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Can I Move Out Of Pennsylvania With My Child After a Divorce?

ChildMoving

There are a number of reasons why you might want to move to a different state after your divorce, such as to pursue a new job or move closer to family. However, moving states with your children after a divorce isn’t as easy as just picking up and moving. In fact, there are certain procedures you need to follow before moving out of state with your children, such as giving relocation notice to whoever has joint custody of your children. If you are considering moving out of state with your children after your divorce and are looking for more guidance on how to do so legally under Pennsylvania law, contact the Pennsylvania divorce attorneys at Barbara Flum Stein & Associates today.

Providing Relocation Notice

In Pennsylvania, you must provide anyone else with custodial rights over your child with notice that you wish to relocate at least 60 days in advance of your move. If you are unable to provide 60 days’ notice, for whatever reason, you must provide notice to all other custodial parties within 10 days of deciding on your move. For example, if your employer only provides you with 30 days notice that you will be relocated to a different state for your job, you are required to provide all other custodial parties with notice within 10 days of finding out that your employer is relocating you.

You may be wondering what information you are required to disclose in your relocation notice. Under Pennsylvania law, you are required to disclose the following:

  • Your new address and phone number,
  • Your proposed relocation date,
  • Your proposed visitation schedule after moving to your new home,
  • The names and ages of everyone living in your new home,
  • Information regarding the child’s new school district, and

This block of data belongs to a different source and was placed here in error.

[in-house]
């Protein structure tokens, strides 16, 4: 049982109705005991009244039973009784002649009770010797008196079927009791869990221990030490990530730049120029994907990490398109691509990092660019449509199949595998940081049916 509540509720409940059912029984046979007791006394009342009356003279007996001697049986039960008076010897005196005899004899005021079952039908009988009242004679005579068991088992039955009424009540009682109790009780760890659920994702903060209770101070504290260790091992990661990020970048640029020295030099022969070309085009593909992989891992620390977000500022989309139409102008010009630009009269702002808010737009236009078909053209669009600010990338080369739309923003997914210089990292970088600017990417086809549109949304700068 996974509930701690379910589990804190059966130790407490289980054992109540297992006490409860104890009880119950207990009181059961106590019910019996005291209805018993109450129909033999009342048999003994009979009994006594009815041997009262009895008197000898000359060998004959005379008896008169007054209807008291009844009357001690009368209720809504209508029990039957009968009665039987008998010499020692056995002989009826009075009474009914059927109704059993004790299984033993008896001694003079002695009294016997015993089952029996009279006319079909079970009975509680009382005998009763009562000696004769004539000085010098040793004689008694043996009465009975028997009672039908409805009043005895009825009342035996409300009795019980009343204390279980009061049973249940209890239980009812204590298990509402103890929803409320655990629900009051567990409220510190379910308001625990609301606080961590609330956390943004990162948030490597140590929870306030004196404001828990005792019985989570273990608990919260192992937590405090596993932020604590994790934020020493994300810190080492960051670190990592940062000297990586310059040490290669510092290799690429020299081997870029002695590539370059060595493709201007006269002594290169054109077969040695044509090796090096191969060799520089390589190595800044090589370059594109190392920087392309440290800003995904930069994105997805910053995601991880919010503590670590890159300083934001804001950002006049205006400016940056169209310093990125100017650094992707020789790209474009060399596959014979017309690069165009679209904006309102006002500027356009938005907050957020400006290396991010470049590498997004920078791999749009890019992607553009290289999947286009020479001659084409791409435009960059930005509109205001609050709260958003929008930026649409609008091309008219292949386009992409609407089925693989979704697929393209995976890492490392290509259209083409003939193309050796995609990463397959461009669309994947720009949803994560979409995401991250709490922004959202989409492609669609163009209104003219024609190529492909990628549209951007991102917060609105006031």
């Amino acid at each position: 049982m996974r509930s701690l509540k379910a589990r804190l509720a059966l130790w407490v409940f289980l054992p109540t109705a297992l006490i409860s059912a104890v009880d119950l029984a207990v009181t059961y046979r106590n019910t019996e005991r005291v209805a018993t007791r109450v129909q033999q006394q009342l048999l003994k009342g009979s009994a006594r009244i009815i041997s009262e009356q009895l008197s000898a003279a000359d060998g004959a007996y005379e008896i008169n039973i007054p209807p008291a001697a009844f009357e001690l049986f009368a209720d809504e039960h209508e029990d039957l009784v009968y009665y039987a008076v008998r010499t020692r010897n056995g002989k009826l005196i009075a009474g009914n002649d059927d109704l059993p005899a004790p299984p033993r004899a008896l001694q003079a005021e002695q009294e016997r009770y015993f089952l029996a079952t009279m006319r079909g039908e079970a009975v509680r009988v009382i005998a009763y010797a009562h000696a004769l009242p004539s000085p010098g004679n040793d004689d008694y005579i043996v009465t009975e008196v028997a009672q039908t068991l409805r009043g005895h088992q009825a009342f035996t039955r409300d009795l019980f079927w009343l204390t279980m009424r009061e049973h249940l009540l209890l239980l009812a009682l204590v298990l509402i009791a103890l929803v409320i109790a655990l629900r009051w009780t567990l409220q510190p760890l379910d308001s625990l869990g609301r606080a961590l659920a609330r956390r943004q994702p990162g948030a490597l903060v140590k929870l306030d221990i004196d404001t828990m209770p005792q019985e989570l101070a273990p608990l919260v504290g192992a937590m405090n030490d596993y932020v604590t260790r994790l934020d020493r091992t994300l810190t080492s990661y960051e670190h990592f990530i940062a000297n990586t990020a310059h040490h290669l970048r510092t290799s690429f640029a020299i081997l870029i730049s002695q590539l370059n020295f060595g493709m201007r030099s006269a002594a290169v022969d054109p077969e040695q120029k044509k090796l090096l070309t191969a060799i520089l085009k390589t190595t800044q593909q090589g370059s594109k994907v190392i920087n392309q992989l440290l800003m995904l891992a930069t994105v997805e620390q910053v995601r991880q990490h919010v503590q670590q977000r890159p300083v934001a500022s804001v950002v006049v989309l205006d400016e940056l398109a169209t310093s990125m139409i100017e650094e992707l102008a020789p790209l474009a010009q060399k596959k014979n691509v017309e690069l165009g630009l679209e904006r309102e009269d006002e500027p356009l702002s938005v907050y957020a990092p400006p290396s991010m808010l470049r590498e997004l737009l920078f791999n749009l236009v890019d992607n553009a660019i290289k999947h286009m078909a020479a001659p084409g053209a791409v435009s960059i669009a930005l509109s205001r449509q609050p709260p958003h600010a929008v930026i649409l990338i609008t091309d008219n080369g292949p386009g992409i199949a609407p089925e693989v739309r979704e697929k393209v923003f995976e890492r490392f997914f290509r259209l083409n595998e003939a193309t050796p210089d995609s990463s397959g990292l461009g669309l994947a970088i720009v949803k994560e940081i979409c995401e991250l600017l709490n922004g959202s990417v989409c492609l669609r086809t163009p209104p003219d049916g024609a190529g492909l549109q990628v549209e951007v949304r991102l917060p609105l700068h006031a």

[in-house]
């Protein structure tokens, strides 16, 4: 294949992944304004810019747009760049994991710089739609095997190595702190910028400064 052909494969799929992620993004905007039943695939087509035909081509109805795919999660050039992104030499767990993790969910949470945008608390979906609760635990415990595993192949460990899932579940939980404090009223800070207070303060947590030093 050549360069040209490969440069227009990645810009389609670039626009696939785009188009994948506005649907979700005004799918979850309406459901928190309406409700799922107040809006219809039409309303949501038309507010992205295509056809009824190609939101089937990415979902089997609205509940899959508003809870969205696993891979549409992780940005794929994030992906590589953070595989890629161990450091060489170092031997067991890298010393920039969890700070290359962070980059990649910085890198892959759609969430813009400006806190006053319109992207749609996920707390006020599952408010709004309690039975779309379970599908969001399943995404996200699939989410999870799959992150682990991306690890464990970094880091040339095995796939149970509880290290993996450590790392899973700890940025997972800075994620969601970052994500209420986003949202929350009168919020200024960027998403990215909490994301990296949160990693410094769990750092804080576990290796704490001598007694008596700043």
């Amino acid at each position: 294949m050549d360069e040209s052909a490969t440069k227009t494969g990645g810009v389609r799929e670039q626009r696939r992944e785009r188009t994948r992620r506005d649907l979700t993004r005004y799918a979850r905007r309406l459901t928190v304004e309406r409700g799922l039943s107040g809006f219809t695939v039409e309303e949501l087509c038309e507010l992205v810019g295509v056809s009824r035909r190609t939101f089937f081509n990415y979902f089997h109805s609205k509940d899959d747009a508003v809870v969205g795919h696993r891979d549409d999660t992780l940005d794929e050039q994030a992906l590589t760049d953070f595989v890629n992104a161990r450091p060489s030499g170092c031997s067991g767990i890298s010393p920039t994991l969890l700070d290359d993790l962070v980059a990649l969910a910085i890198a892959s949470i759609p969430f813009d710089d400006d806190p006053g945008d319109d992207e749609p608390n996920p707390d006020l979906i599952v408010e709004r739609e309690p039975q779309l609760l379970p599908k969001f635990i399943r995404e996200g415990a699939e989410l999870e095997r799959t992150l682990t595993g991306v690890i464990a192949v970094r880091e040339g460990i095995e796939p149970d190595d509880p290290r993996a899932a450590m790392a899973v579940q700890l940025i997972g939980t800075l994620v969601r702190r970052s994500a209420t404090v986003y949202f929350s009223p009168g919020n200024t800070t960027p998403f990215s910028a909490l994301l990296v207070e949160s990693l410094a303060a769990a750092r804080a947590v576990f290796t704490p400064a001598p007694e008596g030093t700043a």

• Any other information relevant to the move.

If the other custodial party has any issues with your relocation plan, they have 30 days to object. If they do not object within 30 days, they may permanently waive their right to object.

If the other custodial party decides to object to your relocation plan, then your relocation will have to be settled in court. Ultimately, if your move becomes an issue in court, the court will make a decision based on what it believes to be the best interests of your child.

The Court’s Determination

Speaking of going to court, below is a list of factors the court will consider when deciding what is in the best interest of your child:

  • How the move will positively impact your child’s life,
  • Your motivations for wanting to move out of state,
  • How realistic visitation options will be after your move, and
  • The validity of the other custodial party’s objections to your move.

If you are proposing the move, it will be your responsibility to prove each of the above. Keep in mind that there is a large grey area that courts linger in when deciding such issues, so make sure you speak with an experienced divorce attorney to learn about the options you have in your specific case. Contact Barbara Flum Stein & Associates in Pennsylvania today at 610-565-6100 or visit us online to schedule your free consultation.

Resource:

legis.state.pa.us/WU01/LI/LI/CT/PDF/23/23.PDF

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